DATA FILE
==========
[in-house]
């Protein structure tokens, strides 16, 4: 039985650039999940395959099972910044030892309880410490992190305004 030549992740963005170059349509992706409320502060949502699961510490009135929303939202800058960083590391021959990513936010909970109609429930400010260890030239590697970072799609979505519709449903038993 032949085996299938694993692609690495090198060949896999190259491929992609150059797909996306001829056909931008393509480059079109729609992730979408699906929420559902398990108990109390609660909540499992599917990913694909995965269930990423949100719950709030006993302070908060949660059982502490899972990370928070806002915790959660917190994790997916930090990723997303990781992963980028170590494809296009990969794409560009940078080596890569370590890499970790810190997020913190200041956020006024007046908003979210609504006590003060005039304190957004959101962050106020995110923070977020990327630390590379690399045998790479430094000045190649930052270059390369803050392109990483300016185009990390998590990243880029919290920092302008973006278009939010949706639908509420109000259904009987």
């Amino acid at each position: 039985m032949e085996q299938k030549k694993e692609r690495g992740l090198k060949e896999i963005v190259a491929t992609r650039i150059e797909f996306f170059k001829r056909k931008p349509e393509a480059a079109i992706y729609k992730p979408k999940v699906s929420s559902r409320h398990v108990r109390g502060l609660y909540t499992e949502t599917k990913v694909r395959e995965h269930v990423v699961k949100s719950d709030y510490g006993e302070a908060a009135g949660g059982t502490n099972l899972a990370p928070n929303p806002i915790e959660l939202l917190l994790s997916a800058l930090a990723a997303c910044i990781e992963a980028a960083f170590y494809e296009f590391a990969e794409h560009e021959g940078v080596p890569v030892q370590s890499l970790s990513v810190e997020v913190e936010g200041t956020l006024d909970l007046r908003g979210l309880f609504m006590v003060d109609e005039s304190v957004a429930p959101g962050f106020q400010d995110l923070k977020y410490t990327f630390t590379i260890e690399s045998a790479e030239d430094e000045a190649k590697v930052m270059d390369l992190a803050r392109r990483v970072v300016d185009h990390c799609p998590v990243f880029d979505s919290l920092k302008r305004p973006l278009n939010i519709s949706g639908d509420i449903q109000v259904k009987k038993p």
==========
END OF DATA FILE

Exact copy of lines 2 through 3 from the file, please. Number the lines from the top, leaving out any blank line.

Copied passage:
């Protein structure tokens, strides 16, 4: 039985650039999940395959099972910044030892309880410490992190305004 030549992740963005170059349509992706409320502060949502699961510490009135929303939202800058960083590391021959990513936010909970109609429930400010260890030239590697970072799609979505519709449903038993 032949085996299938694993692609690495090198060949896999190259491929992609150059797909996306001829056909931008393509480059079109729609992730979408699906929420559902398990108990109390609660909540499992599917990913694909995965269930990423949100719950709030006993302070908060949660059982502490899972990370928070806002915790959660917190994790997916930090990723997303990781992963980028170590494809296009990969794409560009940078080596890569370590890499970790810190997020913190200041956020006024007046908003979210609504006590003060005039304190957004959101962050106020995110923070977020990327630390590379690399045998790479430094000045190649930052270059390369803050392109990483300016185009990390998590990243880029919290920092302008973006278009939010949706639908509420109000259904009987």
């Amino acid at each position: 039985m032949e085996q299938k030549k694993e692609r690495g992740l090198k060949e896999i963005v190259a491929t992609r650039i150059e797909f996306f170059k001829r056909k931008p349509e393509a480059a079109i992706y729609k992730p979408k999940v699906s929420s559902r409320h398990v108990r109390g502060l609660y909540t499992e949502t599917k990913v694909r395959e995965h269930v990423v699961k949100s719950d709030y510490g006993e302070a908060a009135g949660g059982t502490n099972l899972a990370p928070n929303p806002i915790e959660l939202l917190l994790s997916a800058l930090a990723a997303c910044i990781e992963a980028a960083f170590y494809e296009f590391a990969e794409h560009e021959g940078v080596p890569v030892q370590s890499l970790s990513v810190e997020v913190e936010g200041t956020l006024d909970l007046r908003g979210l309880f609504m006590v003060d109609e005039s304190v957004a429930p959101g962050f106020q400010d995110l923070k977020y410490t990327f630390t590379i260890e690399s045998a790479e030239d430094e000045a190649k590697v930052m270059d390369l992190a803050r392109r990483v970072v300016d185009h990390c799609p998590v990243f880029d979505s919290l920092k302008r305004p973006l278009n939010i519709s949706g639908d509420i449903q109000v259904k009987k038993p």